A Conservative Argument for Environmental Justice

My recent column for the Mennonite Creation Care Network begins like this:

When I was a kid, maybe seven or eight years old, I liked to go fishing on the lake near our family’s Ontario home. A friend and I would hike to a rocky point with room cast the heavy line and lures we used. Sometimes my younger brother and I would row a little boat out into the bay and fish. The best part was that it was just us kids—no adults. The only rule was that we had to wear life jackets. 

A few things stand out to me as I think back on those little fishing expeditions in the 1980s. One is that I expect there was probably more adult supervision than we knew. Our sense of freedom was complete, but I doubt we were really out of sight for very long. The second thing, which I knew nothing of at the time, was that the place we fished was part of a horrifically polluted watershed. We lived just outside of Dryden, Ontario, home to a pulp mill and, at one time, a chemical plant. According to the province, in the 1960s and 70s the pulp and paper operation dumped “around 10 metric tonnes of mercury” into the Wabigoon River. A paper published last year in The Lancet Planetary Health called this “one of the worst environmental disasters in Canadian history.”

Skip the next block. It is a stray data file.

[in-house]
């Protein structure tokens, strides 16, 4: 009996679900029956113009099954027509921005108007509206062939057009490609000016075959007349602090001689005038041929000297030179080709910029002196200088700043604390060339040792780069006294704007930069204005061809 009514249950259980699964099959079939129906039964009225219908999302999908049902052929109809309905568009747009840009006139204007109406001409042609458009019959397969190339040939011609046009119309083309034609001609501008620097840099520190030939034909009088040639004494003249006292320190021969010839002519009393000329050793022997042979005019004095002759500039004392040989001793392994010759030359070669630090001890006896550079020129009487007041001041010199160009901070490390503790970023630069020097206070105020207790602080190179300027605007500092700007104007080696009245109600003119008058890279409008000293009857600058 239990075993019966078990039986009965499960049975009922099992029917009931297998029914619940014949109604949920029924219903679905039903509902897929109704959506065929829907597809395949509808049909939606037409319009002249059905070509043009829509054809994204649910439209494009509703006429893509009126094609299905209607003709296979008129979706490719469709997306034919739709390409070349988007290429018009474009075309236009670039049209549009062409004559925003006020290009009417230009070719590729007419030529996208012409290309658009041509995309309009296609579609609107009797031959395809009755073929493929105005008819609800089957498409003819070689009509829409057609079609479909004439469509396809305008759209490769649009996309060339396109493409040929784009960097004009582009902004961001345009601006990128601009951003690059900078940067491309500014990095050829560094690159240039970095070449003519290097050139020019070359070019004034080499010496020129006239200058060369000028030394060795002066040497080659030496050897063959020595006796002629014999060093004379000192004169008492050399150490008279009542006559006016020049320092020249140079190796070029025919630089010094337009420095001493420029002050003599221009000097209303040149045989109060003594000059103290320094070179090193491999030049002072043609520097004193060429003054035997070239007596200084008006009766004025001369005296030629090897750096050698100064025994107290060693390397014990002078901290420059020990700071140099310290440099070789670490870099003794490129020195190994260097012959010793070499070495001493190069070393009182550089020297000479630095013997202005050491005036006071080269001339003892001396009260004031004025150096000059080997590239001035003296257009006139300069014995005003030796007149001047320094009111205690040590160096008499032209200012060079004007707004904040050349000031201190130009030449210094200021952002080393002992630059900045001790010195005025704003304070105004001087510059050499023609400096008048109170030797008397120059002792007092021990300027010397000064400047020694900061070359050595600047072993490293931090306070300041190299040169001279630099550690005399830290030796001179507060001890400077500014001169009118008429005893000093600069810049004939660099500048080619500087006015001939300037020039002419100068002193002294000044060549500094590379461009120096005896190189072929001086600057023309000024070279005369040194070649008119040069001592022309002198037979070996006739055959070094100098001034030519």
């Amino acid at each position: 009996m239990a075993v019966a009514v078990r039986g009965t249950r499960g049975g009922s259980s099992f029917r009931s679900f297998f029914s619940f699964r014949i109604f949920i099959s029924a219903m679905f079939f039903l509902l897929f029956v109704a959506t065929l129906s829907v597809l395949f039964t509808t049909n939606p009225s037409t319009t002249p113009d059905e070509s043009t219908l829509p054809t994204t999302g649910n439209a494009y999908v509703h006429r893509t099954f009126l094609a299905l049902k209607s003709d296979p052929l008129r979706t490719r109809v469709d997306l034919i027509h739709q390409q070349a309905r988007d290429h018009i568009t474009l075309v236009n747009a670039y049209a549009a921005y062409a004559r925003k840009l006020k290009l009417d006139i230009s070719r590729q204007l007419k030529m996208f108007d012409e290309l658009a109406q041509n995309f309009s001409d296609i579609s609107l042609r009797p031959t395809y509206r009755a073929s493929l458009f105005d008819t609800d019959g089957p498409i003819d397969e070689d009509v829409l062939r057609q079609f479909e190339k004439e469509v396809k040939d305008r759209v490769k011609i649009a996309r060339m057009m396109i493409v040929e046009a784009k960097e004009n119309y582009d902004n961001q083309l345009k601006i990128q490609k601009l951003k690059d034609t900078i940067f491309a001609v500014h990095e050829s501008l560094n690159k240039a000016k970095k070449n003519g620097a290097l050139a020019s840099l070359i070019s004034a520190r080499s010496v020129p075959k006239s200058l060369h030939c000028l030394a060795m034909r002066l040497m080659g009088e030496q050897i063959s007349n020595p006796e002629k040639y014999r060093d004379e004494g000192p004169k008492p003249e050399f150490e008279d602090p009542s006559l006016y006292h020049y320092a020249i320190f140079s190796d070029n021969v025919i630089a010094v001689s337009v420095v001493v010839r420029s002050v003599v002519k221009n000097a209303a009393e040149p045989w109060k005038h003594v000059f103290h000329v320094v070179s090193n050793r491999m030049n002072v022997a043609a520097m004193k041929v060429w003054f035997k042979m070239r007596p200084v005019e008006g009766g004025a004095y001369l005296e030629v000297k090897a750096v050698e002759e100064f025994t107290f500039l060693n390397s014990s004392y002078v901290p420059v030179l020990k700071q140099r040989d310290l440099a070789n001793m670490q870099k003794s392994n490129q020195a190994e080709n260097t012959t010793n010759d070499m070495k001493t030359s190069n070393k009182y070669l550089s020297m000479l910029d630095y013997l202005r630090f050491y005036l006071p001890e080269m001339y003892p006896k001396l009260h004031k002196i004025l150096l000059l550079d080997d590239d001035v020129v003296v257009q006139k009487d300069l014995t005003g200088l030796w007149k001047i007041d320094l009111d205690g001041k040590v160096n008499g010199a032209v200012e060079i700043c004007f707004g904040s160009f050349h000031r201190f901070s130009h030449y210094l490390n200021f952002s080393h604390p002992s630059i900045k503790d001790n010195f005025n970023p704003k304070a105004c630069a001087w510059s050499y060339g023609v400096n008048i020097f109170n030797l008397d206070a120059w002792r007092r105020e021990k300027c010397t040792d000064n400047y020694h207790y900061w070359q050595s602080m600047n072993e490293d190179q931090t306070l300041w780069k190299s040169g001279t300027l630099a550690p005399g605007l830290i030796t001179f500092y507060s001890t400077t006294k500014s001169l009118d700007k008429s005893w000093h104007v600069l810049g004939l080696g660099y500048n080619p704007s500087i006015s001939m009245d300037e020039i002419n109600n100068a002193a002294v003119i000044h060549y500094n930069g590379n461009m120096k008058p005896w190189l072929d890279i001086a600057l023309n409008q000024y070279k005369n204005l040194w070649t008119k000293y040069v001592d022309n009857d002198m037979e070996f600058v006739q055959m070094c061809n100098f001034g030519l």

The full column full piece can be found on the MCCN website.

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